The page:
Zhukov’s impressions of the Soviet warlord will repay the reader’s time: “He spoke Russian with a Georgian accent, but flawlessly... often used figures of speech, similes and metaphors... read widely and was extensively knowledgeable in many fields. His tremendous capacity for work, his ability quickly to grasp the meaning of a book, his phenomenal memory — all these enabled him to master during a single day, tremendous amount of factual data, which could be coped with only by a very gifted man.” About the Battle of Moscow — for Zhukov, the turning point of the war — “Stalin must be given credit for the enormous work in organizing the necessary strategic material and technical resources... With strictness and exactingness Stalin achieved the near impossible.” Stalin came into his own as a “splendid Supreme Commander-in-Chief,” having grasped the operational techniques of massed warfare consisting fronts and groups of fronts, “guided them with skill, thoroughly understanding complicated strategic situations... assisted by his natural intelligence and profound intuition.”
That Zhukov, the most decorated Soviet commander, was also chosen by Stalin to take the salute at the Victory Parade at Moscow’s Red Square on June 24, 1945 — to the stirring rhythms of Mikhail Glinka’s Glory (to the Russian motherland) — bespoke, surely, his leader’s high esteem. What, then, explains Zhukov’s descent from grace a year later? Roberts ascribes this to Stalin’s jealousy, for which no evidence is provided. After three years of obscurity at a distant posting, Zhukov’s return to favour commenced in late 1949. The rise to the post of defence minister, he believed, beckoned, when Stalin died in March 1953. Banishment and restoration remain, in Churchill’s words (used in a separate context), a “riddle wrapped in a mystery inside an enigma.”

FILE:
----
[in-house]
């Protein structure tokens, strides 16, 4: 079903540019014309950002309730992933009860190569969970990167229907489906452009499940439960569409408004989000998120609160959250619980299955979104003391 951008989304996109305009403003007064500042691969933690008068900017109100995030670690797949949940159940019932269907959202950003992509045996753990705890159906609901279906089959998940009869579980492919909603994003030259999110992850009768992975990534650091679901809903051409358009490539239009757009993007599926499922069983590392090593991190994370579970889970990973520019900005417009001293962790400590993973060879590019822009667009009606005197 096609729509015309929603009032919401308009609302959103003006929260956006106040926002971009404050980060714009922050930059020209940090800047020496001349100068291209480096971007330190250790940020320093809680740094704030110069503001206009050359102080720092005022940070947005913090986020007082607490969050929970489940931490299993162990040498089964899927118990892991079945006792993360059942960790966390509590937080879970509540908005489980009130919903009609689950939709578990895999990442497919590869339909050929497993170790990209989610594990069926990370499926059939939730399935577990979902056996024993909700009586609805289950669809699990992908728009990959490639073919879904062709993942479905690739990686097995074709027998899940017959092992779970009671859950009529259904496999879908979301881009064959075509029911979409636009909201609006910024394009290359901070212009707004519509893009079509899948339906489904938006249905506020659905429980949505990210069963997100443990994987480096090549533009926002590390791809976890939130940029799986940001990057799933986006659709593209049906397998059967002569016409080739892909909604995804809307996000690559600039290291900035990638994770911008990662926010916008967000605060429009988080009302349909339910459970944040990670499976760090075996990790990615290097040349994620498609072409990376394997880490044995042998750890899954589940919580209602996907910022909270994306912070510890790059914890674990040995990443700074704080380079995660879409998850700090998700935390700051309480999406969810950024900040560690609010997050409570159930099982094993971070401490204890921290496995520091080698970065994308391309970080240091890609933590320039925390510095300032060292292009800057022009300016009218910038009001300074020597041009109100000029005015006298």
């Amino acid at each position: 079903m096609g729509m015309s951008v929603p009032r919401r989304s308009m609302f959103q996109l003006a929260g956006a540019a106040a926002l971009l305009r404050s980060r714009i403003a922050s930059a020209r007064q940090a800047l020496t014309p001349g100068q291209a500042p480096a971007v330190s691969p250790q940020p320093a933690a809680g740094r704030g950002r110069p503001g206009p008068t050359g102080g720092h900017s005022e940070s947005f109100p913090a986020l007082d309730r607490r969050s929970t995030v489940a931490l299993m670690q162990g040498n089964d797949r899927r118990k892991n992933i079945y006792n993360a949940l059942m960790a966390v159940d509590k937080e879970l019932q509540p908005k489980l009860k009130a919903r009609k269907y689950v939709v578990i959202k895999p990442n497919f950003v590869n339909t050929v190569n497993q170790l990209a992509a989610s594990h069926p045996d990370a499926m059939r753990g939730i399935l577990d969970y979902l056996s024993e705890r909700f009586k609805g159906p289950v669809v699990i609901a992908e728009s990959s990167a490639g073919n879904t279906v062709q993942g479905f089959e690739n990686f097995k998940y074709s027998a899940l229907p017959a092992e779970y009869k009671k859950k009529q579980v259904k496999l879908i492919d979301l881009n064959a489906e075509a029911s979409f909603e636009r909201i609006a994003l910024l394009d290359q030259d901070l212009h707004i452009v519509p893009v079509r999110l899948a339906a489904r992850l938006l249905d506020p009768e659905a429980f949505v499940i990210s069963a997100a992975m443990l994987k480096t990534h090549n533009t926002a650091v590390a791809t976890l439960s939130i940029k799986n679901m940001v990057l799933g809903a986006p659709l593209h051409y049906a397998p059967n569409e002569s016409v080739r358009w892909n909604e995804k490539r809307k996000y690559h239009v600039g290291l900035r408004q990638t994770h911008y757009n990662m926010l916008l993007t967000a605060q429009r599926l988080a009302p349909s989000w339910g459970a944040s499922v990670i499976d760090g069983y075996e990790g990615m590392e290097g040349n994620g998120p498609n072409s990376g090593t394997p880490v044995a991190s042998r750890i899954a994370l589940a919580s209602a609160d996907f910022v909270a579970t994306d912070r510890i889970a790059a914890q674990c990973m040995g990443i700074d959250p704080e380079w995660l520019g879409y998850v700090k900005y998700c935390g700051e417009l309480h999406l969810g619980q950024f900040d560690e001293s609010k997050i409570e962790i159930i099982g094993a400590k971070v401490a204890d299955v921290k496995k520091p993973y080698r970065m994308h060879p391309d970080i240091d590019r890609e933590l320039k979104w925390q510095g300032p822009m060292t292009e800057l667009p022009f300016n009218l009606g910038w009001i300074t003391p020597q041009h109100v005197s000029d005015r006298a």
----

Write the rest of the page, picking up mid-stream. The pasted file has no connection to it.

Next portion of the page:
After a brief spell as defence minister under Nikita Khrushchev, Zhukov faced dismissal. The orchestrated vilification of him included, sadly, a number of his former senior colleagues. Drawing on his reserves of fortitude, Zhukov weathered adversity with unyielding stoicism, despising and loathing Khrushchev, until Khrushchev’s enforced exit from office in October 1964. In 1965, at the mammoth 20th anniversary celebration of the Soviet Union’s victory over Nazi Germany, Zhukov was greeted with an ovation, and his wartime exploits were extolled. His memoirs became an instant best-seller.
But the dark shadow of troubled family life took its toll. Zhukov divorced Alexandra Zhukova, his wife of many years, and the mother of their two daughters. His second marriage to the much younger Galina Zhukova ended in her early death from cancer. Zhukov’s picture at the funeral was that of a broken man. He died not long afterwards on June 18, 1974, aged 78, his remains committed with full honours to the Russian earth which, during his finest hours, he held inviolate.
Defender of Leningrad and Moscow, victor of Stalingrad and Kursk, spearhead of the all-conquering legions that stormed the ramparts of Berlin and brought down its last Nazi standard, Georgy Konstantinovich Zhukov, Marshal of the Soviet Union, stands alone, for Roberts, as the greatest field commander of the Second World War, his seat secure in the Valhalla of history’s greatest generals.
Zhukov’s statue aloft a horse, near the Kremlin wall, and the Zhukov medals struck in his honour by the armed forces of the new Russian Federation tell of a commanding presence from beyond the grave. Nulli secundus — Second to none.